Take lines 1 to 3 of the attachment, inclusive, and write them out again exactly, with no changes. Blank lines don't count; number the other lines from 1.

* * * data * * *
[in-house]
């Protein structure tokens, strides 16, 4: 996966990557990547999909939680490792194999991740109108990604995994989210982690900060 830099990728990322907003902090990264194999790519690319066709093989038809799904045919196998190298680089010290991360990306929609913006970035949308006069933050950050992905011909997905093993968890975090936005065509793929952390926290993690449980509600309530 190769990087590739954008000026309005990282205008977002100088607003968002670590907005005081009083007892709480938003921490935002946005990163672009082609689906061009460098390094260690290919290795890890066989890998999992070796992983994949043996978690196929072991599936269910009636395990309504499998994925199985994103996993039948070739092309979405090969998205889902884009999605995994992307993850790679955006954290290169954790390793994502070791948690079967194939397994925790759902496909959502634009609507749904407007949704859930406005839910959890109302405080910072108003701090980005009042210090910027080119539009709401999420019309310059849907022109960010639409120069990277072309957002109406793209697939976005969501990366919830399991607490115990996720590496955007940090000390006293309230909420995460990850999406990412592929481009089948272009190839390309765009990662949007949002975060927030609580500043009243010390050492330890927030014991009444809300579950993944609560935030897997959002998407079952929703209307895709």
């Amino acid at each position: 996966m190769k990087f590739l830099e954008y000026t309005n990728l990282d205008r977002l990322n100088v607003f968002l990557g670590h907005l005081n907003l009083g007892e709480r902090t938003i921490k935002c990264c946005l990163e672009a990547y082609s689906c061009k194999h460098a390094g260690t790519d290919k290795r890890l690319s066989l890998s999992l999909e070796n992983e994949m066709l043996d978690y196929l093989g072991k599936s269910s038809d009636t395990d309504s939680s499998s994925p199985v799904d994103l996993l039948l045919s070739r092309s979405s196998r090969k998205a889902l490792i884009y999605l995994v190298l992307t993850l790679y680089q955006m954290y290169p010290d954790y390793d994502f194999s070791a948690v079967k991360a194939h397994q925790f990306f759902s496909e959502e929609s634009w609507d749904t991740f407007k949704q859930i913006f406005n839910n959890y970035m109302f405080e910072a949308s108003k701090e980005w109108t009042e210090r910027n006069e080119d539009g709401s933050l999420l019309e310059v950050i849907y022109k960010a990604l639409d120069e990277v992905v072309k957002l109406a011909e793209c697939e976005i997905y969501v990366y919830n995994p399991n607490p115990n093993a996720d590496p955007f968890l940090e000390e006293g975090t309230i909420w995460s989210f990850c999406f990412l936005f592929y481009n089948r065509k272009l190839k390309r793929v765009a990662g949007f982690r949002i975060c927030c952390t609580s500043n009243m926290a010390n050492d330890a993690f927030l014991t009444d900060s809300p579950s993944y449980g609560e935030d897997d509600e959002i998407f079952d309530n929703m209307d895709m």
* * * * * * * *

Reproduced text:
[in-house]
């Protein structure tokens, strides 16, 4: 996966990557990547999909939680490792194999991740109108990604995994989210982690900060 830099990728990322907003902090990264194999790519690319066709093989038809799904045919196998190298680089010290991360990306929609913006970035949308006069933050950050992905011909997905093993968890975090936005065509793929952390926290993690449980509600309530 190769990087590739954008000026309005990282205008977002100088607003968002670590907005005081009083007892709480938003921490935002946005990163672009082609689906061009460098390094260690290919290795890890066989890998999992070796992983994949043996978690196929072991599936269910009636395990309504499998994925199985994103996993039948070739092309979405090969998205889902884009999605995994992307993850790679955006954290290169954790390793994502070791948690079967194939397994925790759902496909959502634009609507749904407007949704859930406005839910959890109302405080910072108003701090980005009042210090910027080119539009709401999420019309310059849907022109960010639409120069990277072309957002109406793209697939976005969501990366919830399991607490115990996720590496955007940090000390006293309230909420995460990850999406990412592929481009089948272009190839390309765009990662949007949002975060927030609580500043009243010390050492330890927030014991009444809300579950993944609560935030897997959002998407079952929703209307895709």
């Amino acid at each position: 996966m190769k990087f590739l830099e954008y000026t309005n990728l990282d205008r977002l990322n100088v607003f968002l990557g670590h907005l005081n907003l009083g007892e709480r902090t938003i921490k935002c990264c946005l990163e672009a990547y082609s689906c061009k194999h460098a390094g260690t790519d290919k290795r890890l690319s066989l890998s999992l999909e070796n992983e994949m066709l043996d978690y196929l093989g072991k599936s269910s038809d009636t395990d309504s939680s499998s994925p199985v799904d994103l996993l039948l045919s070739r092309s979405s196998r090969k998205a889902l490792i884009y999605l995994v190298l992307t993850l790679y680089q955006m954290y290169p010290d954790y390793d994502f194999s070791a948690v079967k991360a194939h397994q925790f990306f759902s496909e959502e929609s634009w609507d749904t991740f407007k949704q859930i913006f406005n839910n959890y970035m109302f405080e910072a949308s108003k701090e980005w109108t009042e210090r910027n006069e080119d539009g709401s933050l999420l019309e310059v950050i849907y022109k960010a990604l639409d120069e990277v992905v072309k957002l109406a011909e793209c697939e976005i997905y969501v990366y919830n995994p399991n607490p115990n093993a996720d590496p955007f968890l940090e000390e006293g975090t309230i909420w995460s989210f990850c999406f990412l936005f592929y481009n089948r065509k272009l190839k390309r793929v765009a990662g949007f982690r949002i975060c927030c952390t609580s500043n009243m926290a010390n050492d330890a993690f927030l014991t009444d900060s809300p579950s993944y449980g609560e935030d897997d509600e959002i998407f079952d309530n929703m209307d895709m």